Panoridim 'drums' out music

Photo: Panoridim Players

Krista Henry, Staff Reporter
The steely notes of the University of the West Indies (UWI) Steel Panoridim Orchestra have been ringing high and clear for more than 30 years.

The steelpan group has been a fixture on the Mona, Jamaica, campus for years and is well known to those who have frequented the school and heard the group's religious nightly practice at the Students' Union. More popular in Trinidad, the steelpan evolved out of earlier musical practices of Trinidad's enslaved Africans and their descendants. Steelpan is now a staple in the cultural landscape of Trinidad, but never gained as much ground in Jamaica.

When the steelpan was introduced on campus by students Arden Williams and Jackie Martin in 1954 it was soon dismissed by the general UWI population. Determined, the duo formed the University Steel Band a year later with a membership of eight, which expanded to 14 a few months later.

Bianca Welds, one of Panoridim's PR officers, told The Sunday Gleaner "There has been steelpan on campus for years, as long as UWI has been around. Students from Trinidad brought it over as part of their culture. There were scattered steelpan groups, but they joined together for one concert in 1976, and by 1977 they decided to remain as one steelpan group known as Panoridim."

Currently, the UWI Panoridim Steel Orchestra is a co-curricular activity of the UWI Mona campus, and has 35 active members, mostly Jamaicans. According to Welds, each September auditions are held which see a large turnout of persons willing and curious to learn the musical art. Membership to Panoridim is not restricted to university students, nor to persons with musical experience, as it is open to all who are eager and have a little 'riddim'.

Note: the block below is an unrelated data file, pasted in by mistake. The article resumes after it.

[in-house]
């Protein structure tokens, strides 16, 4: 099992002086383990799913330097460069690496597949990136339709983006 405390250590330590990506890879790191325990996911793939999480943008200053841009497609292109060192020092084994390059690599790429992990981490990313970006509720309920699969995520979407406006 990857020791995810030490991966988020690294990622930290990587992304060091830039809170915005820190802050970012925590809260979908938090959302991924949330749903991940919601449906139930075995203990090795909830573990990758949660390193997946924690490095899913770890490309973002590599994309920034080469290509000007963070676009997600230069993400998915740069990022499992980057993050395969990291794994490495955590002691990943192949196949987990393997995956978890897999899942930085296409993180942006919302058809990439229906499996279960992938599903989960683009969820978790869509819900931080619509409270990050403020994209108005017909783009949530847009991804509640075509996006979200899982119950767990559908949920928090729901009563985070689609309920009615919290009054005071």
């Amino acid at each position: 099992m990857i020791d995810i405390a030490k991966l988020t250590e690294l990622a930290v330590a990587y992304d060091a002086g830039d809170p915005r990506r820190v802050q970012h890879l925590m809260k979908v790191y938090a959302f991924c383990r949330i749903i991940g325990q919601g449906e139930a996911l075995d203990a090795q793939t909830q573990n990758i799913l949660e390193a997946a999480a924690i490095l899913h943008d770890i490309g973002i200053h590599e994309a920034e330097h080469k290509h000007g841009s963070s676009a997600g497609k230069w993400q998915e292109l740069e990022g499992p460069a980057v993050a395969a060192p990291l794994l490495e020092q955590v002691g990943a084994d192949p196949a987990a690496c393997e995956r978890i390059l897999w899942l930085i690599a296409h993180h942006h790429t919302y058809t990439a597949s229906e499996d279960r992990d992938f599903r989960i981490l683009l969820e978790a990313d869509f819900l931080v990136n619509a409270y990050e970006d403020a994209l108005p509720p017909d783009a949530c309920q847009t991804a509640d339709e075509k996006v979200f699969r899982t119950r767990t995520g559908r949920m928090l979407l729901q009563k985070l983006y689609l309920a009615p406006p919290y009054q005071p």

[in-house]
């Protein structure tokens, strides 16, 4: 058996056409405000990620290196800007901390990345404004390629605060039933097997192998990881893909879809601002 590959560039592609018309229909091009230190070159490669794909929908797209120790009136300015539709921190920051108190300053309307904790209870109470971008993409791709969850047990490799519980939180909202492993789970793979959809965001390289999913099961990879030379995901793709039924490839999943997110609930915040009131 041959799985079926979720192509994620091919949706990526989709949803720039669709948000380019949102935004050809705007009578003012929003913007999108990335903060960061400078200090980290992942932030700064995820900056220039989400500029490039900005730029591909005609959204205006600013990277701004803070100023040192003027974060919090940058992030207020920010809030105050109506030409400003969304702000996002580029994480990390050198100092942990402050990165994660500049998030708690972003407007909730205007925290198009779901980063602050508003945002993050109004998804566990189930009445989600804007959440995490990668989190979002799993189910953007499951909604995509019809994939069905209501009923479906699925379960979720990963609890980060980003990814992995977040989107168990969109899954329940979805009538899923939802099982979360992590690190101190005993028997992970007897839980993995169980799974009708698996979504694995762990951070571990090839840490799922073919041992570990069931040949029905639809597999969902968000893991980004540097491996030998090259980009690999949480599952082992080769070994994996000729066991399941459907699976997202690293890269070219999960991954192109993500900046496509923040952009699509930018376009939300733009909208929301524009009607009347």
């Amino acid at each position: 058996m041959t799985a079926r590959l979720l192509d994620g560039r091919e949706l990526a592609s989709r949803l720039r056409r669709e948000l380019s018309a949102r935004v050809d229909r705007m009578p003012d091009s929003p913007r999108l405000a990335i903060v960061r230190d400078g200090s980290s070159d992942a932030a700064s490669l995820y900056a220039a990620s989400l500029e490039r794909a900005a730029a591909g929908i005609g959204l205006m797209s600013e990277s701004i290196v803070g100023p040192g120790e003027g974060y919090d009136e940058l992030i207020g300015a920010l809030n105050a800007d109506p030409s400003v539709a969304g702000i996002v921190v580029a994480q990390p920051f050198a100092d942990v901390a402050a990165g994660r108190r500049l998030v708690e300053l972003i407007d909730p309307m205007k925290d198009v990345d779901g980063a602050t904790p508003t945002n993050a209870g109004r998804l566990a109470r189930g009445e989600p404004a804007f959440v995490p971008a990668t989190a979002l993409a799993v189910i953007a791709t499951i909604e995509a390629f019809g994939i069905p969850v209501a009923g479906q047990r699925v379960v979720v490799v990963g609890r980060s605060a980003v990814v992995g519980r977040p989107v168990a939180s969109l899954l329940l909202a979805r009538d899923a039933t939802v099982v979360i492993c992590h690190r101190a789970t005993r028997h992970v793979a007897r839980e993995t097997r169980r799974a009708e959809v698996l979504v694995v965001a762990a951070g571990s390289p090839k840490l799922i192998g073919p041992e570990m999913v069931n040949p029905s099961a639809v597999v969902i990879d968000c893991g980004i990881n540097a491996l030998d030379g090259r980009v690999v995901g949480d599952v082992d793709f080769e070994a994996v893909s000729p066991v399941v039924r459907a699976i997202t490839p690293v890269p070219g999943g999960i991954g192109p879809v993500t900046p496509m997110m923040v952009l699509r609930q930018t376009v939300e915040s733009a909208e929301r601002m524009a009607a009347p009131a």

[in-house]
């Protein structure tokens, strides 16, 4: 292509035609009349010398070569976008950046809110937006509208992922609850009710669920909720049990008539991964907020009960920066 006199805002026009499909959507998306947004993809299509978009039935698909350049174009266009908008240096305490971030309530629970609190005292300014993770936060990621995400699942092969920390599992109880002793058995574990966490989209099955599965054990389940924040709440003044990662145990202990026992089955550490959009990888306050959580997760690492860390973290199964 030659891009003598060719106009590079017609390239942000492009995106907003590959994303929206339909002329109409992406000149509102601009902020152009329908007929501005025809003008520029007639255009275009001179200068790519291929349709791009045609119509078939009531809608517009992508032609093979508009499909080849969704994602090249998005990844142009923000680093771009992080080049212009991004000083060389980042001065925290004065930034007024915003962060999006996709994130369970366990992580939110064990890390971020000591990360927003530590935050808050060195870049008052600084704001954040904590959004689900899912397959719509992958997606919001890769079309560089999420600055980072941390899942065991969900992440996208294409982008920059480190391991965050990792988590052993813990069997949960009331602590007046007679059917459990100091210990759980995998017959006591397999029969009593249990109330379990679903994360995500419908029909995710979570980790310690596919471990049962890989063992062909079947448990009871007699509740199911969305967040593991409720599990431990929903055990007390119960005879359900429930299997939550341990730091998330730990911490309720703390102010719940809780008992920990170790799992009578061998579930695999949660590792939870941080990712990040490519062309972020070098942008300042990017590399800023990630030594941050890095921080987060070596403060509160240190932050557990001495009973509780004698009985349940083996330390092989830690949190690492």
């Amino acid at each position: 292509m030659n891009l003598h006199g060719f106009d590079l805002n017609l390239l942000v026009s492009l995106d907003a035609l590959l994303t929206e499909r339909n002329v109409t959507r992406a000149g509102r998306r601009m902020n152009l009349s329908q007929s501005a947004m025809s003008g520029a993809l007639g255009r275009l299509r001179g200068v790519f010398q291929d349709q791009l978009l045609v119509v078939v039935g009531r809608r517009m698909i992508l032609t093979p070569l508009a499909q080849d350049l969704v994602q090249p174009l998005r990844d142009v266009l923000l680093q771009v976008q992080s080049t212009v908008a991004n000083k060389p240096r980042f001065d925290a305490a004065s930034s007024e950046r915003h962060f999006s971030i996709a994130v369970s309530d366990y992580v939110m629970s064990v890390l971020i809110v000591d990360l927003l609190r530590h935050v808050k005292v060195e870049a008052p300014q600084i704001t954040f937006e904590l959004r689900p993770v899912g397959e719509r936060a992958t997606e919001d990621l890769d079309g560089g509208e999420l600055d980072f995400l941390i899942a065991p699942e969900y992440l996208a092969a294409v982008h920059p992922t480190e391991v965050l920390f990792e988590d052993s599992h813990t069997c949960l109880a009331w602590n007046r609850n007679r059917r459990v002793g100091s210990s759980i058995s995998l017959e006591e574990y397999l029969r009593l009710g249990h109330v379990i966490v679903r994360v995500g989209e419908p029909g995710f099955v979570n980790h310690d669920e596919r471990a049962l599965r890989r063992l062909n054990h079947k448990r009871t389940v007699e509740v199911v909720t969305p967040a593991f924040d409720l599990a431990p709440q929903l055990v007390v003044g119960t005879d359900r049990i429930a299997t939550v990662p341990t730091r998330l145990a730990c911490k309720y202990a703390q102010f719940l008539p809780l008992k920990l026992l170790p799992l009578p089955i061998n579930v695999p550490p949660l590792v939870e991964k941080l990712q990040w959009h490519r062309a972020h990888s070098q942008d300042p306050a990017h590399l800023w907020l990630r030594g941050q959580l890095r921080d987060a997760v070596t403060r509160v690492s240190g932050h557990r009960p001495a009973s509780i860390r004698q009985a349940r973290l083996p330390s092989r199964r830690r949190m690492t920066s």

Welds said "A lot of people join out of curiosity. They have heard of it and most people do come out of the perception that it's just soca or calypso. Most people who join are very receptive, 'cause pan is relatively simple to learn in terms of the basics."

Each recruit is taught by current members and learn a diverse array of music. "We play a wide range of music, from soca, calypso, reggae and dancehall to classical, gospel, R 'n' B, pretty much anything. Pan is pretty versatile, as it has the ability to sound as close to the genres as possible," Welds explained.

The group went as far as releasing their debut CD in 2001, entitled Steel Pan Alleys. However, the CD was not widely distributed. This year the group is planning to re-release the album, as well as a live concert that was recorded in 2004.

Panoridim has performed in and out of Jamaica for events such as the two visits of the Queen and the wedding of actress Sheryl Lee Ralph. They have competed in Trinidad's World Steel Pan Festival and played at countless events on the Mona campus.

The UWI Panoridim Steel Orchestra is currently preparing for their summer concert series to be held at the Philip Shelock Centre from July 4-6, as well as the 11th and 13th. The future for pan is looking bright as the band seeks to expand and become a regional and international name in steelpan music.

(Read more: Jamaica Gleaner)